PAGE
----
The sickness induced by the Type A virus is avian influenza. These viruses are found in wild birds that live in water or, simply put, aquatic worldwide and can cause infection in the domestic poultry and other birds and animals. Avian flu viruses are not known to infect humans in most cases. However, human infections with avian flu viruses have been reported on an infrequent basis.
Over the years, avian influenza has piqued the international community's interest, with outbreaks in poultry wreaking havoc on livelihoods and international trade in several countries. It is vital to monitor and control avian influenza at its source to limit the viral load insensitive bird species and the environment.
Biosecurity measures must be implemented per OIE international standards to protect the agricultural sector and trade, as well as to safeguard food security and farmers' livelihoods, and to reduce the danger of human infection with avian influenza viruses having zoonotic potential.
Different Types of Avian Influenza
Type A influenza viruses are classified into subgroups based on two proteins found on the virus's surface:
- Hemagglutinin (HA) is divided into 16 subtypes (H1-H16), and
- Neuraminidase (NA), which is divided into nine subtypes (N1-N9)
- There are numerous HA and NA protein combinations that can be used (i.e., H5N1, H5N2, H7N2, H7N8, etc.).
Based on their potential to cause sickness in hens, AI viruses are divided into two groups: highly pathogenic avian influenza (HPAI) and low pathogenic avian influenza (LPAI) (LPAI).
- HPAI viruses cause severe mortality in poultry and, on rare occasions, in certain wild bird species.
- In poultry, LPAI viruses can cause various symptoms, from no clinical signs to substantial mortality rates. In most cases, LPAI viruses do little to no harm.
Whether you have pet birds, commercial flocks, or just a few backyard birds, you must keep a constant eye on them for signs of disease and maintain proper biosecurity at all times. If you have any worries regarding your birds' health, consult your veterinarian right away.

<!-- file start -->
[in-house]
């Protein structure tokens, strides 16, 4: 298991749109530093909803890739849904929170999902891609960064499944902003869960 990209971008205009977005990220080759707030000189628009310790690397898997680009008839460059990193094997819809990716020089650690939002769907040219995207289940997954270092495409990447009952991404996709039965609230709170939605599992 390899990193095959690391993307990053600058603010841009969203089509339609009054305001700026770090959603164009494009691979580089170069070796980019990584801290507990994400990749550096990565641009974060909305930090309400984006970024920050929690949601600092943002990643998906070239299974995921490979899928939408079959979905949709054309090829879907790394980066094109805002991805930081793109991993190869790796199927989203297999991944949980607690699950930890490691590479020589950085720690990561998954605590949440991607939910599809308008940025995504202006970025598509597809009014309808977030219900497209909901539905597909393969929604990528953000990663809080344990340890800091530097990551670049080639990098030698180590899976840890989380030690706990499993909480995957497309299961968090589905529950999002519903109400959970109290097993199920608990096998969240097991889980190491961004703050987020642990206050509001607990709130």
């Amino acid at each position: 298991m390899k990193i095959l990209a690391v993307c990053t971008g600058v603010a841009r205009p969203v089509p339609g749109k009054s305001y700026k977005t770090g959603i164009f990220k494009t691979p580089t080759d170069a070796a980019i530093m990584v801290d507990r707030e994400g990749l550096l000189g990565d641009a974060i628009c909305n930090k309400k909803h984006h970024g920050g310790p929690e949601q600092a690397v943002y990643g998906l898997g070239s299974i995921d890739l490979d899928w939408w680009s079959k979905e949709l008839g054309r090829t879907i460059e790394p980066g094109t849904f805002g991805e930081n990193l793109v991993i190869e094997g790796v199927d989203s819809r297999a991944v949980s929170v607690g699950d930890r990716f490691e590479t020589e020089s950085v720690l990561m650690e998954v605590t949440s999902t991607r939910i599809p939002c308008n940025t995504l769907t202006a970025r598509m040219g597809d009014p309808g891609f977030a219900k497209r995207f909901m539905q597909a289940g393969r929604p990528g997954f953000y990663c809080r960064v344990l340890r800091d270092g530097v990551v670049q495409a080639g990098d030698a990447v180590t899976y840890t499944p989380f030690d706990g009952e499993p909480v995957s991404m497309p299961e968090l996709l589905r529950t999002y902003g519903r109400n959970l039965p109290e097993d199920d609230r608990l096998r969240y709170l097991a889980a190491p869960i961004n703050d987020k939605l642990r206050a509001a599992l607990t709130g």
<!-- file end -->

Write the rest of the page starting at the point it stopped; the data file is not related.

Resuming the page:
FAQs on Avian Influenza
Q.1) What is Avian Influenza?
Chickens, turkeys, pheasants, quail, domestic ducks, geese, and guinea fowl are all susceptible to avian influenza (AI) caused by an influenza type A virus. Wild waterfowl, such as ducks and geese, as well as shorebirds, carry it.
Q.2) Can people also catch Avian Influenza?
Human cases of Avian Influenza are pretty uncommon. However, still, a few cases have been reported. The risk of HPAI H5 infections in wild birds, backyard flocks, and commercial poultry to the general people is considered minimal by the Centre for Disease Control and Prevention.
No humans or other mammals have developed symptoms from the HPAI viruses identified in North America. Still, field personnel handling live or dead wild birds should take measures, including wearing protective clothing while handling sick or potentially infectious wildlife or carcasses.
Q.3) Does Avian Influenza spread to other birds part of the poultry?
Birds that are a part of the poultry can easily catch avian influenza if they are in direct contact with an infected bird. However, in most cases, the virus spreads via indirect means like equipment, food, water, etc. Farmers should keep all the other kinds of animals away from their poultry to keep their poultry safe from the risk of any infection.